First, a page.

At age 13, the author of No One Gets Out of Here Alive ( LJ 9/15/80) and The Doors: The Illustrated History ( LJ 12/1/83) was given a job opening The Doors's fan mail and was on his way to becoming a successful rock music promoter. This book is the story of the next eight years of Sugerman's life, a time in which alcohol, parties, "the usual gaggle of weirdos andparade of girls, druggies, roadies, musicians, music-industry types, and fans" all contributed to a life-threatening drug problem and admission to a mental hospital. Sugerman maintains the innocence of youth in his dialogue, but his excellent descriptions are seasoned with the insight of a man who has lived for over a decade after having made the decision to live rather than give into drugs and dying.
- Donald W. Maxwell, Carmel Clay P.L., Carmel, Ind.
Copyright 1989 Reed Business Information, Inc. --This text refers to an out of print or unavailable edition of this title.

More About the Author

Discover books, learn about writers, read author blogs, and more.

Customer Reviews

4.7 out of 5 stars
5 star
52
4 star
11
3 star
2
2 star
0
1 star
2
See all 67 customer reviews
Some parts of the book are very disturbing.
A. Amy
He quickly found himself drawn back into the sordid life of drugs, alcohol, sexual excess, and the like.
Steven Travers
From the mouth of Jim through the writing of Danny Sugerman.
Danger Clay

Most Helpful Customer Reviews

26 of 29 people found the following review helpful By Steven Travers on June 25, 2004
Format: Paperback
Danny Sugarman was a 14-year old kid living in the L.A. suburb of Westchester, near LAX. He was troubled, and did not like his step-father. He read an ad or heard about a rock band in Hollywood that was hiring a teenager to answer mail, so he went for and got the job. The band was The Doors. Getting from Westchester to Hollywood by bus is not all that easy, but he did it just about every day. Jim Morrison befriended him and told him not to let his parents addle his brain with Ritalin, an ironic anti-drug message coming from the Lizard King.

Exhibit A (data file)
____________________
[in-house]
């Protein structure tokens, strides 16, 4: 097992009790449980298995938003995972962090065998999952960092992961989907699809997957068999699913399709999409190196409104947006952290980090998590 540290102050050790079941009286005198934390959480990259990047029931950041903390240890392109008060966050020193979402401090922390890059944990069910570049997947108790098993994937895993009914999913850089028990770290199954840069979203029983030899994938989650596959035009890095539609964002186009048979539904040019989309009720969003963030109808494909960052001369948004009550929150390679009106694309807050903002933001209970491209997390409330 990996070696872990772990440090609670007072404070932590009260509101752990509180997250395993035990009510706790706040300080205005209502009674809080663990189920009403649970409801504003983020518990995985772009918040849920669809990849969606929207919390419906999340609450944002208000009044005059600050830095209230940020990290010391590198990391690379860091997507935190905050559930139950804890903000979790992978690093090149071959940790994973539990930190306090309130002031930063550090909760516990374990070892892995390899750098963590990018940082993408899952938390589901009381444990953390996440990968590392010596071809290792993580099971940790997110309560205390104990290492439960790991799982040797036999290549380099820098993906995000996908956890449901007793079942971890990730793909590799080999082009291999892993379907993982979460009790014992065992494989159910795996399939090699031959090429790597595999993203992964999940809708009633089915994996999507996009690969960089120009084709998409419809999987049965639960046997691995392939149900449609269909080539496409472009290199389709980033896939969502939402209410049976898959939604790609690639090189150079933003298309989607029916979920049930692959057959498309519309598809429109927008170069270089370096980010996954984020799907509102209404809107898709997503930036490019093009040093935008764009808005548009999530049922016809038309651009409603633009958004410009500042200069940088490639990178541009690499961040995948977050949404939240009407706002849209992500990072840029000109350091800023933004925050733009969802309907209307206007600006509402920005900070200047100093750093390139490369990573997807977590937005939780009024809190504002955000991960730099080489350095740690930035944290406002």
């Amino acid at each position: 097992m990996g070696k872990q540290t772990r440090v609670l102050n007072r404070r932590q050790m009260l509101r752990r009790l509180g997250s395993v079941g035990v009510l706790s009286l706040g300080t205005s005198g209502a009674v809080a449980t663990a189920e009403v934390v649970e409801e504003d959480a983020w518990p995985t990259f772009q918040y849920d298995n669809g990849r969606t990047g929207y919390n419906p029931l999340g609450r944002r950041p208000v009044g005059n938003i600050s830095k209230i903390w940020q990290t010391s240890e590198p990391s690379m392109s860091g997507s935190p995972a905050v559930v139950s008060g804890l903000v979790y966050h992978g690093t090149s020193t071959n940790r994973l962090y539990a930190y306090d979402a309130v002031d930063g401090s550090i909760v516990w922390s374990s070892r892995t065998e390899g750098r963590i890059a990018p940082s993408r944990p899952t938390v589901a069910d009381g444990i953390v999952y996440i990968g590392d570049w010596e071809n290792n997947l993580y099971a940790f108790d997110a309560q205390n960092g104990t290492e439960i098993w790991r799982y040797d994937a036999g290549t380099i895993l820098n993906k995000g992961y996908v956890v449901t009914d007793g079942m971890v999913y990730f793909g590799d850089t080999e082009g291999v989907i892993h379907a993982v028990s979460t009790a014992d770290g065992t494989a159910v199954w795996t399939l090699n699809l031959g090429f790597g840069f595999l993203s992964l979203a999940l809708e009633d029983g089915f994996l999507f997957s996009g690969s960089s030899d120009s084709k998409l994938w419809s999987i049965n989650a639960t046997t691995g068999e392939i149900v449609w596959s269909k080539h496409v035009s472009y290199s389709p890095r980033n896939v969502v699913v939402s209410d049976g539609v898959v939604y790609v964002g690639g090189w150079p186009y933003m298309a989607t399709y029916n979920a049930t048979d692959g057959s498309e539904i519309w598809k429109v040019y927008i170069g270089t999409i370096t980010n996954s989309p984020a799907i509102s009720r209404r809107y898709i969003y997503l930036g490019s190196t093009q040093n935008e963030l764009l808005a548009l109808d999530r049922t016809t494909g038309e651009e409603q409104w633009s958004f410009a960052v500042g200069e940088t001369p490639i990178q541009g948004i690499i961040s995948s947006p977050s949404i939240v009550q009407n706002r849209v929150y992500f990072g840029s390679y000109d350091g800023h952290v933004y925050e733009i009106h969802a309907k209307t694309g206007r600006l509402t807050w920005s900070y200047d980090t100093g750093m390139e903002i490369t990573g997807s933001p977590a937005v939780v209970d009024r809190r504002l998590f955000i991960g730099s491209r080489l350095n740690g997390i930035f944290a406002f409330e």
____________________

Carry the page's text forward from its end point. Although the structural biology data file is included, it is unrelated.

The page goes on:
As a teenager, Sugarman accompanied Morrison on sojourns to the Sunset Strip, where despite his minority he was admitted to the rarified air of The Doors, The Byrds, and other classic California bands. His step-father was appalled.
Remarkably, despite his lifestyle, Sugarmnan was good enough at baseball to be offered a scholarship of some kind to play at UCLA, but his commitment to the band tugged at his dedication for the game, so he never went the diamond route.
As Morrison went downhill, so too did Sugarman. Unlike the song "No One Here Gets Out Alive", Sugarman managered, barely, to escape. After Jim's death, Sugarman picked himself up and lived in a house on Wonderland Avenue. It was all set up by Ray Manzaerek, the Doors' keyboardist extraordinaire. Manzarek, the "sensible one" among The Doors, wanted to continue the band, or at least his own musical career. Sugarman was hired to be the band's manager, and it was a lucrative life for a guy still in his early 20s. He quickly found himself drawn back into the sordid life of drugs, alcohol, sexual excess, and the like. The Wonderland address did not help, it being a small enclave off of Laurel Canyon, the famed street that connects West Hollywood with the San Fernando Valley.